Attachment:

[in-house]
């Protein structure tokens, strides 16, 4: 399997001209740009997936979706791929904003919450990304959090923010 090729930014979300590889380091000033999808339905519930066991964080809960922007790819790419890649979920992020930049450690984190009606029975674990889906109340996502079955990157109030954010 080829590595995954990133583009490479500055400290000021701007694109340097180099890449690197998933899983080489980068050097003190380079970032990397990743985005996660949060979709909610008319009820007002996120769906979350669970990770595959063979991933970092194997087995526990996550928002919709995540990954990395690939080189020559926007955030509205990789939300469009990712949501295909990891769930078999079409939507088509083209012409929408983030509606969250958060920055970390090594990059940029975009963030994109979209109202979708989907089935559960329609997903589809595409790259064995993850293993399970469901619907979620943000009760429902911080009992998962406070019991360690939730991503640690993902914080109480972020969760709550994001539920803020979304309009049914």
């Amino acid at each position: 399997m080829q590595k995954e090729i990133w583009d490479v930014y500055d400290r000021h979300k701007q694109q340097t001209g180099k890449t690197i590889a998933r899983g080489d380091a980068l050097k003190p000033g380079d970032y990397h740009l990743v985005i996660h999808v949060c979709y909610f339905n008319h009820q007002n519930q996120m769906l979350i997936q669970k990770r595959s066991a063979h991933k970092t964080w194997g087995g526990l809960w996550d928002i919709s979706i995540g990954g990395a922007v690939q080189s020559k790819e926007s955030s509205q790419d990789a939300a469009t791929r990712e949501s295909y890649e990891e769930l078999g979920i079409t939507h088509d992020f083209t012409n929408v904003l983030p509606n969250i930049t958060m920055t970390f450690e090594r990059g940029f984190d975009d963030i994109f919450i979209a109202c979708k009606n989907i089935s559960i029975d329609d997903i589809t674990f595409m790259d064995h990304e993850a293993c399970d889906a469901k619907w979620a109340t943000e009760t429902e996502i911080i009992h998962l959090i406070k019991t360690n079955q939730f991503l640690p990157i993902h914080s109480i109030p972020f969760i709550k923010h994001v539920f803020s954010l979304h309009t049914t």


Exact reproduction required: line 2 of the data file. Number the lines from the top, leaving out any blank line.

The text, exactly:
């Protein structure tokens, strides 16, 4: 399997001209740009997936979706791929904003919450990304959090923010 090729930014979300590889380091000033999808339905519930066991964080809960922007790819790419890649979920992020930049450690984190009606029975674990889906109340996502079955990157109030954010 080829590595995954990133583009490479500055400290000021701007694109340097180099890449690197998933899983080489980068050097003190380079970032990397990743985005996660949060979709909610008319009820007002996120769906979350669970990770595959063979991933970092194997087995526990996550928002919709995540990954990395690939080189020559926007955030509205990789939300469009990712949501295909990891769930078999079409939507088509083209012409929408983030509606969250958060920055970390090594990059940029975009963030994109979209109202979708989907089935559960329609997903589809595409790259064995993850293993399970469901619907979620943000009760429902911080009992998962406070019991360690939730991503640690993902914080109480972020969760709550994001539920803020979304309009049914």